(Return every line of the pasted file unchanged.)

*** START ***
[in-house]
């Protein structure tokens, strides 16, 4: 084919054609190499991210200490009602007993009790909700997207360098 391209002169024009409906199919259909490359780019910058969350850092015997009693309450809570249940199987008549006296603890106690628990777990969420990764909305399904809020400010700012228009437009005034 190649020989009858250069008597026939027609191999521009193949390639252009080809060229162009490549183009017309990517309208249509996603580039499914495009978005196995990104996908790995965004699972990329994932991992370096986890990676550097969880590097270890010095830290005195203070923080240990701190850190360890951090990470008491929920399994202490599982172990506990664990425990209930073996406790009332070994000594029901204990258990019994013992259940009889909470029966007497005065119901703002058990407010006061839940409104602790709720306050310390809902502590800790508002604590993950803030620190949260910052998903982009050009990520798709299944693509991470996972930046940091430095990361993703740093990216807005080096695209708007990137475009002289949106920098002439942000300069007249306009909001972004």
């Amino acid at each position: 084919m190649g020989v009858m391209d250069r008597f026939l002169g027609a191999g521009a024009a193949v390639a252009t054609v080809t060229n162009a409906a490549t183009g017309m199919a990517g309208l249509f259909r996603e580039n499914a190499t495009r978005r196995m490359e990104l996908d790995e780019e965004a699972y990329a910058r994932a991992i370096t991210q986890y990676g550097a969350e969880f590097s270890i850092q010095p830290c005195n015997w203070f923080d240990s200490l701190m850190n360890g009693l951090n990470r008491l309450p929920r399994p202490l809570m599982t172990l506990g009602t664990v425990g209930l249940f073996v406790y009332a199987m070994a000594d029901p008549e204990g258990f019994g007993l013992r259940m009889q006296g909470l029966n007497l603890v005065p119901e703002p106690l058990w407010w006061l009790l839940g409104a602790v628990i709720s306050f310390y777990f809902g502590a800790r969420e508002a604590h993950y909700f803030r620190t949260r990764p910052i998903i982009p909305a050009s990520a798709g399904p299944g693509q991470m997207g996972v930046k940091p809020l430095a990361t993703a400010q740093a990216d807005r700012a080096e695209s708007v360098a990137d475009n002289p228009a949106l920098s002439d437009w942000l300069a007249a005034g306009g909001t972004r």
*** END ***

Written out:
[in-house]
């Protein structure tokens, strides 16, 4: 084919054609190499991210200490009602007993009790909700997207360098 391209002169024009409906199919259909490359780019910058969350850092015997009693309450809570249940199987008549006296603890106690628990777990969420990764909305399904809020400010700012228009437009005034 190649020989009858250069008597026939027609191999521009193949390639252009080809060229162009490549183009017309990517309208249509996603580039499914495009978005196995990104996908790995965004699972990329994932991992370096986890990676550097969880590097270890010095830290005195203070923080240990701190850190360890951090990470008491929920399994202490599982172990506990664990425990209930073996406790009332070994000594029901204990258990019994013992259940009889909470029966007497005065119901703002058990407010006061839940409104602790709720306050310390809902502590800790508002604590993950803030620190949260910052998903982009050009990520798709299944693509991470996972930046940091430095990361993703740093990216807005080096695209708007990137475009002289949106920098002439942000300069007249306009909001972004």
């Amino acid at each position: 084919m190649g020989v009858m391209d250069r008597f026939l002169g027609a191999g521009a024009a193949v390639a252009t054609v080809t060229n162009a409906a490549t183009g017309m199919a990517g309208l249509f259909r996603e580039n499914a190499t495009r978005r196995m490359e990104l996908d790995e780019e965004a699972y990329a910058r994932a991992i370096t991210q986890y990676g550097a969350e969880f590097s270890i850092q010095p830290c005195n015997w203070f923080d240990s200490l701190m850190n360890g009693l951090n990470r008491l309450p929920r399994p202490l809570m599982t172990l506990g009602t664990v425990g209930l249940f073996v406790y009332a199987m070994a000594d029901p008549e204990g258990f019994g007993l013992r259940m009889q006296g909470l029966n007497l603890v005065p119901e703002p106690l058990w407010w006061l009790l839940g409104a602790v628990i709720s306050f310390y777990f809902g502590a800790r969420e508002a604590h993950y909700f803030r620190t949260r990764p910052i998903i982009p909305a050009s990520a798709g399904p299944g693509q991470m997207g996972v930046k940091p809020l430095a990361t993703a400010q740093a990216d807005r700012a080096e695209s708007v360098a990137d475009n002289p228009a949106l920098s002439d437009w942000l300069a007249a005034g306009g909001t972004r």